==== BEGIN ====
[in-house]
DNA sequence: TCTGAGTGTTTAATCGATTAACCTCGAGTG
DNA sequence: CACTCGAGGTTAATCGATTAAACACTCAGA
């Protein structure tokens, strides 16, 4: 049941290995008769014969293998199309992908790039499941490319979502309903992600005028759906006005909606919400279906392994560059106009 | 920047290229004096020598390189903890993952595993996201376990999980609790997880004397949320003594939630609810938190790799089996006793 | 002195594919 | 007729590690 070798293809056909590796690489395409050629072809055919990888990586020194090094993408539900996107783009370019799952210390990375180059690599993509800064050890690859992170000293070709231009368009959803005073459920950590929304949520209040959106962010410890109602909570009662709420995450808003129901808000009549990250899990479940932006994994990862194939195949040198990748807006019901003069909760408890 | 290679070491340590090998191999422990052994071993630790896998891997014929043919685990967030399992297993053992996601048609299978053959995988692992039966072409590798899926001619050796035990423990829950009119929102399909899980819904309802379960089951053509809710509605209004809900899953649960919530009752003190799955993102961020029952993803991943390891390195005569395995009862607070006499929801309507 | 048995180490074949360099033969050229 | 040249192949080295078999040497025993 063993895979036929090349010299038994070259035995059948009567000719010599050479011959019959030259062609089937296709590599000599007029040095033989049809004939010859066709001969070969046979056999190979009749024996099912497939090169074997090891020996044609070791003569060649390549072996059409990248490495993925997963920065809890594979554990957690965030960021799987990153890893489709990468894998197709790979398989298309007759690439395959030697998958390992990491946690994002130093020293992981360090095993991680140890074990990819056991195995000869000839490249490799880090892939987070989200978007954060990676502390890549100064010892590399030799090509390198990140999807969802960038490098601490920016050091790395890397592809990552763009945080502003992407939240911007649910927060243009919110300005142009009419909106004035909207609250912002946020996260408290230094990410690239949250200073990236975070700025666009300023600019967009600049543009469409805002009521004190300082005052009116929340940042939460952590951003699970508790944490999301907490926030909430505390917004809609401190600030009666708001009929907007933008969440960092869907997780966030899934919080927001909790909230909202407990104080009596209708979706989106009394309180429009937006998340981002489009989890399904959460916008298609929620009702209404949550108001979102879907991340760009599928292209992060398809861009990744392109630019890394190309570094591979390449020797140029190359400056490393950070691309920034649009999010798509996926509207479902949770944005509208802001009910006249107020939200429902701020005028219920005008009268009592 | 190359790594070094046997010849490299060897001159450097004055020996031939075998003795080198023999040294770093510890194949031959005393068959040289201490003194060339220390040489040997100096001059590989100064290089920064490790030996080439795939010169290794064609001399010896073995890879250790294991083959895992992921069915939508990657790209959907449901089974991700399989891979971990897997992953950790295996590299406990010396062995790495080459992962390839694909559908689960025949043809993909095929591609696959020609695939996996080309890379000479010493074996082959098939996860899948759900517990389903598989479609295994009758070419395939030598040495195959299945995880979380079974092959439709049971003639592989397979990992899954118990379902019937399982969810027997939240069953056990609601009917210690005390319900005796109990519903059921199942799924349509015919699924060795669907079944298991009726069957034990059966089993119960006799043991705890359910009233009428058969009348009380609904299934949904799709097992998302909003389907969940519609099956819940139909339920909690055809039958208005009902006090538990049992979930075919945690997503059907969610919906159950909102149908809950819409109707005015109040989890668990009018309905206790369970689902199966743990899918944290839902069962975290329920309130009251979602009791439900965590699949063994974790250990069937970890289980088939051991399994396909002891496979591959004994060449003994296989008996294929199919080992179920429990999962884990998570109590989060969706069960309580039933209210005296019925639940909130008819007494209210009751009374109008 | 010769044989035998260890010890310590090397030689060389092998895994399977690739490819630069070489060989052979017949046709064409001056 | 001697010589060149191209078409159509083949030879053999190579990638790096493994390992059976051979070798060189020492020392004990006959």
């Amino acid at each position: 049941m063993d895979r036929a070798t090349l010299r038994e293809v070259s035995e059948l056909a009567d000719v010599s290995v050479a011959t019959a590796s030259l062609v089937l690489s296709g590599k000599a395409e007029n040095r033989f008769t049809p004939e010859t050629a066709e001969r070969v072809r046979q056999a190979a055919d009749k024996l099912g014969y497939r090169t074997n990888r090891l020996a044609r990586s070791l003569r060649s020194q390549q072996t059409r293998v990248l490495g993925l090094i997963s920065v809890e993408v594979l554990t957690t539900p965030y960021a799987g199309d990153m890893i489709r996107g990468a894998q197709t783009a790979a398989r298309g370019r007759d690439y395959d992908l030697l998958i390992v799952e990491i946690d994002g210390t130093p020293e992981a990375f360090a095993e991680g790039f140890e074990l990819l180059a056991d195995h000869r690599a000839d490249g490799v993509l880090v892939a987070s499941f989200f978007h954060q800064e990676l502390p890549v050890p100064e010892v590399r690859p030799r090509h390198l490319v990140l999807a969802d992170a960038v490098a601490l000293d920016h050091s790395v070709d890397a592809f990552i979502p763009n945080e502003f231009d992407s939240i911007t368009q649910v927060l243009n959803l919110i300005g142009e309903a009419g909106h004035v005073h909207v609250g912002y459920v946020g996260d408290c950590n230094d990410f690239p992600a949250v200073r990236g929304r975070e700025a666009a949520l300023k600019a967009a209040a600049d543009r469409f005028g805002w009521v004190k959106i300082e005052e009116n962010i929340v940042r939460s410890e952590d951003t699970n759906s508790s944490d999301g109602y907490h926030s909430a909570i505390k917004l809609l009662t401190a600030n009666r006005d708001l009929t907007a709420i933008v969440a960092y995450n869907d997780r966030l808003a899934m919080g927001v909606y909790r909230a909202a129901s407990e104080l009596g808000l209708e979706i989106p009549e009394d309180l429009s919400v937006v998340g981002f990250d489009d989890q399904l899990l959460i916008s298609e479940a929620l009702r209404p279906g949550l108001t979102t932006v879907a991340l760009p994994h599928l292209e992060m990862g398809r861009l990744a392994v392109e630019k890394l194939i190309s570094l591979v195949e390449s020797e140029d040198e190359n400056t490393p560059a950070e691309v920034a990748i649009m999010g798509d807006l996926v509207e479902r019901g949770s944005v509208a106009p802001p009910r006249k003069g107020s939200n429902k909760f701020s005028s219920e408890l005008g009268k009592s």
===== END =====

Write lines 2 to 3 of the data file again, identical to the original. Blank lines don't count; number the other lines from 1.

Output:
DNA sequence: TCTGAGTGTTTAATCGATTAACCTCGAGTG
DNA sequence: CACTCGAGGTTAATCGATTAAACACTCAGA